Upload Files to Azure Blob Storage using Power Automate Desktop

In this blog post, we are going to have a look at how you can automatically upload files to an Azure Blob account using Power Automate Desktop. Power Automate Desktop is a great tool to build on your desktop. You can create flows, interact with everyday tools such as email and excel and work with modern and legacy applications.

For example, you can automate tasks like:

  • Quickly organize your documents using dedicated files and folders actions
  • Accurately extract data from websites and store them in excel files using Web and Excel
  • Apply desktop capabilities to put your work on autopilot.

Now want tasks I want to build some automation is to upload files to an Azure Blob account for long-term . These can be small and large files, in my cases I wanted to backup all my large video files to an Azure account.

To learn more about Power Automate check out Microsoft Docs.


Install Power Automate Desktop (it is free)

You can download Power Automate Desktop from here.

Sign in to the Power Automate Desktop Windows application using one of the following accounts and automate your tedious tasks.

A full comparison of the features included in each account can be found here.

Create an Azure Storage account

Secondly you create a Storage account in Azure. An Azure storage account provides you to host all of your Azure Storage data objects: blobs, files, queues, and tables. For more information about Azure storage accounts, see Storage account overview.

To create an Azure storage account just follow these steps on Microsoft Docs: Create a storage account.

Download AzCopy

Since I am dealing with large files, I decided to use the AzCopy utility. AzCopy is a command-line utility that you can use to copy blobs or files to or from a storage account. Get started with AzCopy.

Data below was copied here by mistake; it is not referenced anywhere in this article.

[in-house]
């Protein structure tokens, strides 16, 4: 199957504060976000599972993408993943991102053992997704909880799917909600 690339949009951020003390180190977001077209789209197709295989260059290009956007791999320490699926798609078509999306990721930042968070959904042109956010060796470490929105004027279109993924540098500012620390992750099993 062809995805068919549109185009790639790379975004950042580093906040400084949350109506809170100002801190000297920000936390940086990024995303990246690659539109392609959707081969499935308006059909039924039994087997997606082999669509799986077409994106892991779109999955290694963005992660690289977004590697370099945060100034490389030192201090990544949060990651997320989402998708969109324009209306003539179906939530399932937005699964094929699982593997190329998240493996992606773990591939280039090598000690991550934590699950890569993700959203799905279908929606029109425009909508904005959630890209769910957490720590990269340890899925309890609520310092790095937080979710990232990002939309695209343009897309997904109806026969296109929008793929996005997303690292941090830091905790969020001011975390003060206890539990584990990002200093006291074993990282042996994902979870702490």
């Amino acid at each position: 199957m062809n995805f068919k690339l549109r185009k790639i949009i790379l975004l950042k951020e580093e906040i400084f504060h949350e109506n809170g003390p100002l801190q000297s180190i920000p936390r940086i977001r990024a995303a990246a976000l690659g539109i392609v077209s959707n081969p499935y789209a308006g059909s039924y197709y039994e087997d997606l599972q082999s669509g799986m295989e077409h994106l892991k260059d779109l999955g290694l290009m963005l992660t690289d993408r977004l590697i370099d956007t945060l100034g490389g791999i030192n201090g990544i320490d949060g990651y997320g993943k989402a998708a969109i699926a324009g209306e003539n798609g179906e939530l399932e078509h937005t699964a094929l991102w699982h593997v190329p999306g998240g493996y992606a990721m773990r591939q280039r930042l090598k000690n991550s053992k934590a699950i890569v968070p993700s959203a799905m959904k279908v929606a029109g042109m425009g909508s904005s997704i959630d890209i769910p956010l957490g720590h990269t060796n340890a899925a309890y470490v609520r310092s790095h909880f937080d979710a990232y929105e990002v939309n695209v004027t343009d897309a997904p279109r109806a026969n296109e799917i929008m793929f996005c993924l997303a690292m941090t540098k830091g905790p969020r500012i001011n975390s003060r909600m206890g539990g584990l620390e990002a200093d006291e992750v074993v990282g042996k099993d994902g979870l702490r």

Create Power Automate Desktop Flow

After we prepared everything, we can now start to create the flow in Power Automate Desktop.

Power Automate Desktop Flow - Upload to Azure Blob Storage using AzCopyPower Automate Desktop Flow – Upload to Azure using AzCopy

First, I create the following variables within the flow.

  • UploadFolder – This is the folder where I place my files, which I want to be uploaded
  • UploadedFolder – This is the folder where the file gets moved after it has been uploaded
  • AzCopy – This is the path where I saved the azcopy.exe
  • AzureBlobSAS – This is the URI for the Azure Blob Storage account including the Shared access signature (SAS) token

To generate the URI with the SAS (Shared access signature) token, go to the Azure Portal to your Azure storage account. Go to containers and create a new container. Open the container and on the and navigate to Shared access signature. Select add, create, and write permission, change the time if needed, and press Generate SAS token and URL. Copy the Blob SAS URL and save it as the variable in the flow.

Azure Storage Account SAS TokenAzure Storage Account SAS Token

IMPORTANT: When you add the SAS URL to the variable you will need to make all the % to %% because of how Power Automate Desktops names variables.

Since we want to use the AzCopy utility to copy the files to the Azure Blob storage, you can now add the “Run PowerSheel script” action with the following PowerShell code:

%AzCopy% copy "%UploadFolder%" "%AzureBlobSAS%" --recursive=true

Run PowerShell scriptRun PowerShell script

With the last step, we are going to move the uploaded files to another folder.

Move FilesMove Files


I hope this blog post provides you with a quick overview of how you can upload files to an Azure Blob storage account using Power Automate. There are of course other ways on do this but the great thing here is that you can easily upload large files and add more actions to your Power Automate Desktop Flow. If you have any questions, feel free to leave a comment below.

Thx a lot for this detatiled guide, I will try this on practice


This article was originally published by Microsoft's ITOps Talk Blog. You can find the original article here.